Chromatin immunoprecipitation assay of brain tissues using Percoll gradient-purified nuclei
Department of Microbiology and Physiological Systems
Laboratory and Basic Science Research | Molecular and Cellular Neuroscience | Molecular Biology | Neuroscience and Neurobiology
Protein-DNA interactions are critical to maintain genome stability, DNA replication, chromosome -segregation and to regulate gene expression. Chromatin immunoprecipitation (ChIP) is a powerful technique to study these interactions within living neurons and nervous tissue. In particular, ChIP analysis of chromatin in which protein-DNA interactions are first fixed in situ provides a valuable approach to identify specific transcription factor-DNA interactions and their regulation in the developing nervous system. Here we describe a procedure utilizing Percoll gradient purification of nuclei from fresh brain tissue pre-fixed with formaldehyde for ChIP analysis. This purification protocol provides an enrichment of neuronal nuclei in high yield. We also illustrate the suitability of chromatin prepared from Percoll-purified brain nuclei for ChIP analysis of regulated transcription factor interactions with neuronal gene promoters.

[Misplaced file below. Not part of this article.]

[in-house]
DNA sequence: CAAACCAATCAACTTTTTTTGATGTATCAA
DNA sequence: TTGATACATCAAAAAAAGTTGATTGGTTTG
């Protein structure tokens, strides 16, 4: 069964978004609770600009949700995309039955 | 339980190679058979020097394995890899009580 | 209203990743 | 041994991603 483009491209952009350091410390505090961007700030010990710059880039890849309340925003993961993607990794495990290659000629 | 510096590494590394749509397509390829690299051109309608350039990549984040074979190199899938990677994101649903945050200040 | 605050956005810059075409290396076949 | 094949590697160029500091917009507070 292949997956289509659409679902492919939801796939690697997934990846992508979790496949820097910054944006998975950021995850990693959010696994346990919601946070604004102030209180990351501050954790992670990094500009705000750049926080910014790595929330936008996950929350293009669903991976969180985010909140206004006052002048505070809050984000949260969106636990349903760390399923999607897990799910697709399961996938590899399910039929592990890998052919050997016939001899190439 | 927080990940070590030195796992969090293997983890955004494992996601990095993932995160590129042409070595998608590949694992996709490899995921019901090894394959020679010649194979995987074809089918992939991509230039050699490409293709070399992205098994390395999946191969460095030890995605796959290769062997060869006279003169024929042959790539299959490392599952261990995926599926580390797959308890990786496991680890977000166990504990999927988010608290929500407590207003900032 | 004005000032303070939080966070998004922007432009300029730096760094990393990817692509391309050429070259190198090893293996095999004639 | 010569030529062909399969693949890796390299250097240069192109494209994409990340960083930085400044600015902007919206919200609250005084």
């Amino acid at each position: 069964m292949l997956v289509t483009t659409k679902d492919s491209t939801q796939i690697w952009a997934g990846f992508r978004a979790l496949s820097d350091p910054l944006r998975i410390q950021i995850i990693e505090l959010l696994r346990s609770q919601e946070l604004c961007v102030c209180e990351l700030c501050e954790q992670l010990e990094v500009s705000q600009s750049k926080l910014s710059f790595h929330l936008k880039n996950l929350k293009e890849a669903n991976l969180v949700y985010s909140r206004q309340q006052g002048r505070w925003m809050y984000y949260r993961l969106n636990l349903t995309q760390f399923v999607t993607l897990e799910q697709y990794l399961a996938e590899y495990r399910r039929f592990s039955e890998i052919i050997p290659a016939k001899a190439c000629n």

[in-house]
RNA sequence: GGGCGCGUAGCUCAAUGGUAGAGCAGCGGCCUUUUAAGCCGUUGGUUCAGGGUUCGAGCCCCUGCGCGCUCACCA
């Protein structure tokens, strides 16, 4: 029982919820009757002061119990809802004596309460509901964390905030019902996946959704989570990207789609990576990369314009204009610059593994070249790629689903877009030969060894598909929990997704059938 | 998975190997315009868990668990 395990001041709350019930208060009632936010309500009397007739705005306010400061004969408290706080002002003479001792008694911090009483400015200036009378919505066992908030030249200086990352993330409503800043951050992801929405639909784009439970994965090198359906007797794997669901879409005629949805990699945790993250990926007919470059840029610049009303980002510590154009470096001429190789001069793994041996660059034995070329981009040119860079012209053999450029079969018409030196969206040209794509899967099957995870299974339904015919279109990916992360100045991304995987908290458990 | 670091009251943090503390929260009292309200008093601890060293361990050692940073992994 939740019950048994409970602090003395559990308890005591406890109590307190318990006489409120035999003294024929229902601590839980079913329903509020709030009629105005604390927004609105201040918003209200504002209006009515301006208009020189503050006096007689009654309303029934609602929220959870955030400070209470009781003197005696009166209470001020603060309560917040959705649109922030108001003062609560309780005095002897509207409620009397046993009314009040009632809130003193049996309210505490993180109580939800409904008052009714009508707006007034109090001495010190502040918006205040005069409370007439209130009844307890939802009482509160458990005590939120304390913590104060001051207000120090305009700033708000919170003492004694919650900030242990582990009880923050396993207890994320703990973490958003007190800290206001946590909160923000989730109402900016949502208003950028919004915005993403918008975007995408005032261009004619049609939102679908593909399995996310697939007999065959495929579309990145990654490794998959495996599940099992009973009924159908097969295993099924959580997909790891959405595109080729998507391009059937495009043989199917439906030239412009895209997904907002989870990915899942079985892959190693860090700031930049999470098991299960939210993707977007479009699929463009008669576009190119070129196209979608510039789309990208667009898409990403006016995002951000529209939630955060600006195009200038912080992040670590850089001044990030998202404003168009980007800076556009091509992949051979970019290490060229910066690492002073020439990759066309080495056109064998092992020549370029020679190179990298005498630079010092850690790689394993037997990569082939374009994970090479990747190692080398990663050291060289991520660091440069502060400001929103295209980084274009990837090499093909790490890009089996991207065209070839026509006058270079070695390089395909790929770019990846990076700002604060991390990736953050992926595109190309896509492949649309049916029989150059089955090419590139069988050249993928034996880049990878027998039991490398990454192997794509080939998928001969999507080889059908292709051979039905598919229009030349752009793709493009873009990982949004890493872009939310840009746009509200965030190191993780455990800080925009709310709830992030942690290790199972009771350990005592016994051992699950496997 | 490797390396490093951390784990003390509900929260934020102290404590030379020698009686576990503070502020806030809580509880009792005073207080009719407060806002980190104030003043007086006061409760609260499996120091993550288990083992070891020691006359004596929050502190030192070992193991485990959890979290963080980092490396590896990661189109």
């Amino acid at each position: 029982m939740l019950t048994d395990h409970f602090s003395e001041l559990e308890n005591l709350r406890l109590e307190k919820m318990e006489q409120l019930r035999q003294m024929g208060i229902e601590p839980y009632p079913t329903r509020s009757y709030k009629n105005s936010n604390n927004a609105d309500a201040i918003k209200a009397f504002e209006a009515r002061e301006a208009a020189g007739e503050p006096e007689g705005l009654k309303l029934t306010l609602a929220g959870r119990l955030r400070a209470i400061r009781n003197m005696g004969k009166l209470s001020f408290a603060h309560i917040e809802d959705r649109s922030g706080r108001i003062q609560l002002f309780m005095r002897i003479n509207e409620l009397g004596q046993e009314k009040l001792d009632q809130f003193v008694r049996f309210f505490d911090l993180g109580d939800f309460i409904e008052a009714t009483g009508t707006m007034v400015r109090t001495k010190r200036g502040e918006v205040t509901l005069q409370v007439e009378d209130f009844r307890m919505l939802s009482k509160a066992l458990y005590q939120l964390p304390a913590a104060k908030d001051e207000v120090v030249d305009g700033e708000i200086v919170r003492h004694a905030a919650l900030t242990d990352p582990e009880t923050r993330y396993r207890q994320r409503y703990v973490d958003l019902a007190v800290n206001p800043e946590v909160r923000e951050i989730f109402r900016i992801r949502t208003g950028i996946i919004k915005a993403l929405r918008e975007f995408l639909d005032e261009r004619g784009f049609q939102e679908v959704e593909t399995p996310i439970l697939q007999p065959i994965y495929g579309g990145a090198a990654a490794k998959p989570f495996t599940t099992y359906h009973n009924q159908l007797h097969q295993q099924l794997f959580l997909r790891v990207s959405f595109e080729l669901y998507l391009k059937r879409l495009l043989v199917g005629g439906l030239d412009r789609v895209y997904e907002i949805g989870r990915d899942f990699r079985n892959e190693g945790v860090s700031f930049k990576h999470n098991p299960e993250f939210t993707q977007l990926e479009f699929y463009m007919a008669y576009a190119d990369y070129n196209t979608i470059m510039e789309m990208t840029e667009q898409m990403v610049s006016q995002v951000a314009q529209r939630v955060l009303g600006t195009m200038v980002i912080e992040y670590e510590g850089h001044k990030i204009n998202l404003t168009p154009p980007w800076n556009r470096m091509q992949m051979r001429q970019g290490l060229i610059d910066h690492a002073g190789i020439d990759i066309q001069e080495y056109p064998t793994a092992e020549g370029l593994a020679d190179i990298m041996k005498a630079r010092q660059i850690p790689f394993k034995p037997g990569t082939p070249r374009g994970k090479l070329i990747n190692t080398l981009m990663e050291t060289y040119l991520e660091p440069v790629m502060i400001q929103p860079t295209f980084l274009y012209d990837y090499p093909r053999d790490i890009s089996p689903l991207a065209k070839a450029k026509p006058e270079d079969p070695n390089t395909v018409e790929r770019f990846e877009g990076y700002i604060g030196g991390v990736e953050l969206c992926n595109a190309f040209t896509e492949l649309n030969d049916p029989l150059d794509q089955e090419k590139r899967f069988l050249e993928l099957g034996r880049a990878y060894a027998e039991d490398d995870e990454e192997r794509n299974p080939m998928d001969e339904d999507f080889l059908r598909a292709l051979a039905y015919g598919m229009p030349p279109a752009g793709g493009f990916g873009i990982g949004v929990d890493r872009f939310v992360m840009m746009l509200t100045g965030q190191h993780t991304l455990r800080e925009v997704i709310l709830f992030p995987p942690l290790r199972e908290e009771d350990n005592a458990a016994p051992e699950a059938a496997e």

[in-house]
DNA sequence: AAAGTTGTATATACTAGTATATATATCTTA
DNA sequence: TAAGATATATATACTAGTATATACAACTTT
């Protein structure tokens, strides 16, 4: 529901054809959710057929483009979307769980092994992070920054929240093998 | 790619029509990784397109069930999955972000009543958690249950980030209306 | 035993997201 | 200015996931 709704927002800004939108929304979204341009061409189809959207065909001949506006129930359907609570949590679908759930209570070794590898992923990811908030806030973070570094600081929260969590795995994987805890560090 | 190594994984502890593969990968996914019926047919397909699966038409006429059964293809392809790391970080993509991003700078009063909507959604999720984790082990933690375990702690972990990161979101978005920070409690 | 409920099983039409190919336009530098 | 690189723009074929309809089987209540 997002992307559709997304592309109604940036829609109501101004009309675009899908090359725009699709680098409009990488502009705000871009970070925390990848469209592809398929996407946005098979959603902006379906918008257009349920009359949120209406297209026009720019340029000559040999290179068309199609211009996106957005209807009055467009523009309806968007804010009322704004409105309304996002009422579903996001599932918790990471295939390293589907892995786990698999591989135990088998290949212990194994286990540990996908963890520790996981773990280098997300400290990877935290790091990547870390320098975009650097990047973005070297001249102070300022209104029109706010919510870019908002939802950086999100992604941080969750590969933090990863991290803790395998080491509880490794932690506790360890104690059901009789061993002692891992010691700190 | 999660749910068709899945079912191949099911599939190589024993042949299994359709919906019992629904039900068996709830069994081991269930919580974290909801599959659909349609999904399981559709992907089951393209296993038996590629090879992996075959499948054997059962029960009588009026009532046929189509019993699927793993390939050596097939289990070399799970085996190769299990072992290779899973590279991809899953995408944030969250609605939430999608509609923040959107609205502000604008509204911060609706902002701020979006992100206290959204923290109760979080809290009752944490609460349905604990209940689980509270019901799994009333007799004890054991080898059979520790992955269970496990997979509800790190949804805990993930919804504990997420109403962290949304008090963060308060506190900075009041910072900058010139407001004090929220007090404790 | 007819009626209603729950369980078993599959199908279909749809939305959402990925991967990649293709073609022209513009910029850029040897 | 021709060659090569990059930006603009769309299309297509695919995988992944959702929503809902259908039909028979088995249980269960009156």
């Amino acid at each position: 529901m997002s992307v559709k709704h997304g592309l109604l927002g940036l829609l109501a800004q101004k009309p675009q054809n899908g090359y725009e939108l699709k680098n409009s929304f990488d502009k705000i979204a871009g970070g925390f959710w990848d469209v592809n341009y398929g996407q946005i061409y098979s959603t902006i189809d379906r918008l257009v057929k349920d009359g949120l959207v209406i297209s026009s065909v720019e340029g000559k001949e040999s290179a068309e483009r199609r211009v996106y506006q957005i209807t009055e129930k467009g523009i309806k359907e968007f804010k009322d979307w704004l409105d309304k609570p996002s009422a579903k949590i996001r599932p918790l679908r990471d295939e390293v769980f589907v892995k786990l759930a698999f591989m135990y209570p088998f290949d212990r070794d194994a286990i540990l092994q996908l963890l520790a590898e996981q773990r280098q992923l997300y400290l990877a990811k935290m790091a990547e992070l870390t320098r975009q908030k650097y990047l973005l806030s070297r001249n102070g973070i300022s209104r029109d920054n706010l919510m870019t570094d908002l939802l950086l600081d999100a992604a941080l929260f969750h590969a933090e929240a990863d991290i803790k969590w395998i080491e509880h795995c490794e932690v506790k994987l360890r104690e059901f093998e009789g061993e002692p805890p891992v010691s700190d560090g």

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Citation: Methods Mol Biol. 2013;1018:199-209. doi: 10.1007/978-1-62703-444-9_19. Link to article on publisher's site
Methods in molecular biology (Clifton, N.J.)
Ding, Baojin and Kilpatrick, Daniel L., "Chromatin immunoprecipitation assay of brain tissues using Percoll gradient-purified nuclei" (2013). University of Massachusetts Medical School Faculty Publications. 232.